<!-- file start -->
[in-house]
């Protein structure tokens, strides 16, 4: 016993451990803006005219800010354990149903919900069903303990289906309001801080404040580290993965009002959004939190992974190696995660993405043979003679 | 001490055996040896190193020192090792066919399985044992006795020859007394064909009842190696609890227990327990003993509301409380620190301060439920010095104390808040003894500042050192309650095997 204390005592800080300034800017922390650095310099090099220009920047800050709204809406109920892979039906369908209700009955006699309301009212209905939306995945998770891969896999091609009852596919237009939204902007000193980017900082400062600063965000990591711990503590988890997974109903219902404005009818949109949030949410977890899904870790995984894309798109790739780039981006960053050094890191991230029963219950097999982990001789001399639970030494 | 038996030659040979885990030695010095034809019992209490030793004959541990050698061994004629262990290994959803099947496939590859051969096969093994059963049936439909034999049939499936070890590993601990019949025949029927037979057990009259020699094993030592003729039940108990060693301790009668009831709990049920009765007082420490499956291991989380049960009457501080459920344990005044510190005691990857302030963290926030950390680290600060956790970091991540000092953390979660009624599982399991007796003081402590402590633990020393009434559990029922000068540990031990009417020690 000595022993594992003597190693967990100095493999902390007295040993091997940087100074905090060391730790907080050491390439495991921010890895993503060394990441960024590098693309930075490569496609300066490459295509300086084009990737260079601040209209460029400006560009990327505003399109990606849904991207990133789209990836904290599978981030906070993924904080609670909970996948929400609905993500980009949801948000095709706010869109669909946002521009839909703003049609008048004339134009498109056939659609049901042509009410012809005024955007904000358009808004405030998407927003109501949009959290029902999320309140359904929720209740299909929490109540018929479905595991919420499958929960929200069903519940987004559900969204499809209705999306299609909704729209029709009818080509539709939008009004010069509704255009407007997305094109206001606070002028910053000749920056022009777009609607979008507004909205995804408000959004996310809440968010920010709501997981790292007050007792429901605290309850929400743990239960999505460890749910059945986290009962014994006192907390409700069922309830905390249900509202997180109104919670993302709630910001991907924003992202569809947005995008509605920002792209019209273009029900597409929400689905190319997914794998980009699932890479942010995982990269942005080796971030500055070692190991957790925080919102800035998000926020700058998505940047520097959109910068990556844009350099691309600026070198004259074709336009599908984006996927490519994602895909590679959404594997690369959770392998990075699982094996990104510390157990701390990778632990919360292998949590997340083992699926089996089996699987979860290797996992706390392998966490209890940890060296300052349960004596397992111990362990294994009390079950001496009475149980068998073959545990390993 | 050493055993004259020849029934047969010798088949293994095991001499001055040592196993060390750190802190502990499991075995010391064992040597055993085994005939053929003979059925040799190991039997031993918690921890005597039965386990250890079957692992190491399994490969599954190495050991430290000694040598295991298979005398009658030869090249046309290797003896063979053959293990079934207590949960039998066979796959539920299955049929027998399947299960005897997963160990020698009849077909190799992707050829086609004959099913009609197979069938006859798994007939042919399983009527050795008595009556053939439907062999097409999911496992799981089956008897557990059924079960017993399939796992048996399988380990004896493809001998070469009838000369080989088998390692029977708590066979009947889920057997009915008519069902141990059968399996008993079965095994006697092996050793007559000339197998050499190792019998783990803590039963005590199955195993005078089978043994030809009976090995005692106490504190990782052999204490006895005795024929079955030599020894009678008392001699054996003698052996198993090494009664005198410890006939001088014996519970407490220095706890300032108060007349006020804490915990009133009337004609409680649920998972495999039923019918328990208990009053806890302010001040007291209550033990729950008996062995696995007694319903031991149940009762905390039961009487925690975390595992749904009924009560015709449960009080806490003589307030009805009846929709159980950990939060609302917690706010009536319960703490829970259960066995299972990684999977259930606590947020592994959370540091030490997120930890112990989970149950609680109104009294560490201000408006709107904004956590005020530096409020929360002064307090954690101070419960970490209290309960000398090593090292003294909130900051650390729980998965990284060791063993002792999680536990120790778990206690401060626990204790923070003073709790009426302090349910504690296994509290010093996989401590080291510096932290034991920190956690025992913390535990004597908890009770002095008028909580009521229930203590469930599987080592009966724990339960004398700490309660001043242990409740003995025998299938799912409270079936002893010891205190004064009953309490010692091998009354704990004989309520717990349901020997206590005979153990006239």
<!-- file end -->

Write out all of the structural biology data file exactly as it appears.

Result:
[in-house]
């Protein structure tokens, strides 16, 4: 016993451990803006005219800010354990149903919900069903303990289906309001801080404040580290993965009002959004939190992974190696995660993405043979003679 | 001490055996040896190193020192090792066919399985044992006795020859007394064909009842190696609890227990327990003993509301409380620190301060439920010095104390808040003894500042050192309650095997 204390005592800080300034800017922390650095310099090099220009920047800050709204809406109920892979039906369908209700009955006699309301009212209905939306995945998770891969896999091609009852596919237009939204902007000193980017900082400062600063965000990591711990503590988890997974109903219902404005009818949109949030949410977890899904870790995984894309798109790739780039981006960053050094890191991230029963219950097999982990001789001399639970030494 | 038996030659040979885990030695010095034809019992209490030793004959541990050698061994004629262990290994959803099947496939590859051969096969093994059963049936439909034999049939499936070890590993601990019949025949029927037979057990009259020699094993030592003729039940108990060693301790009668009831709990049920009765007082420490499956291991989380049960009457501080459920344990005044510190005691990857302030963290926030950390680290600060956790970091991540000092953390979660009624599982399991007796003081402590402590633990020393009434559990029922000068540990031990009417020690 000595022993594992003597190693967990100095493999902390007295040993091997940087100074905090060391730790907080050491390439495991921010890895993503060394990441960024590098693309930075490569496609300066490459295509300086084009990737260079601040209209460029400006560009990327505003399109990606849904991207990133789209990836904290599978981030906070993924904080609670909970996948929400609905993500980009949801948000095709706010869109669909946002521009839909703003049609008048004339134009498109056939659609049901042509009410012809005024955007904000358009808004405030998407927003109501949009959290029902999320309140359904929720209740299909929490109540018929479905595991919420499958929960929200069903519940987004559900969204499809209705999306299609909704729209029709009818080509539709939008009004010069509704255009407007997305094109206001606070002028910053000749920056022009777009609607979008507004909205995804408000959004996310809440968010920010709501997981790292007050007792429901605290309850929400743990239960999505460890749910059945986290009962014994006192907390409700069922309830905390249900509202997180109104919670993302709630910001991907924003992202569809947005995008509605920002792209019209273009029900597409929400689905190319997914794998980009699932890479942010995982990269942005080796971030500055070692190991957790925080919102800035998000926020700058998505940047520097959109910068990556844009350099691309600026070198004259074709336009599908984006996927490519994602895909590679959404594997690369959770392998990075699982094996990104510390157990701390990778632990919360292998949590997340083992699926089996089996699987979860290797996992706390392998966490209890940890060296300052349960004596397992111990362990294994009390079950001496009475149980068998073959545990390993 | 050493055993004259020849029934047969010798088949293994095991001499001055040592196993060390750190802190502990499991075995010391064992040597055993085994005939053929003979059925040799190991039997031993918690921890005597039965386990250890079957692992190491399994490969599954190495050991430290000694040598295991298979005398009658030869090249046309290797003896063979053959293990079934207590949960039998066979796959539920299955049929027998399947299960005897997963160990020698009849077909190799992707050829086609004959099913009609197979069938006859798994007939042919399983009527050795008595009556053939439907062999097409999911496992799981089956008897557990059924079960017993399939796992048996399988380990004896493809001998070469009838000369080989088998390692029977708590066979009947889920057997009915008519069902141990059968399996008993079965095994006697092996050793007559000339197998050499190792019998783990803590039963005590199955195993005078089978043994030809009976090995005692106490504190990782052999204490006895005795024929079955030599020894009678008392001699054996003698052996198993090494009664005198410890006939001088014996519970407490220095706890300032108060007349006020804490915990009133009337004609409680649920998972495999039923019918328990208990009053806890302010001040007291209550033990729950008996062995696995007694319903031991149940009762905390039961009487925690975390595992749904009924009560015709449960009080806490003589307030009805009846929709159980950990939060609302917690706010009536319960703490829970259960066995299972990684999977259930606590947020592994959370540091030490997120930890112990989970149950609680109104009294560490201000408006709107904004956590005020530096409020929360002064307090954690101070419960970490209290309960000398090593090292003294909130900051650390729980998965990284060791063993002792999680536990120790778990206690401060626990204790923070003073709790009426302090349910504690296994509290010093996989401590080291510096932290034991920190956690025992913390535990004597908890009770002095008028909580009521229930203590469930599987080592009966724990339960004398700490309660001043242990409740003995025998299938799912409270079936002893010891205190004064009953309490010692091998009354704990004989309520717990349901020997206590005979153990006239």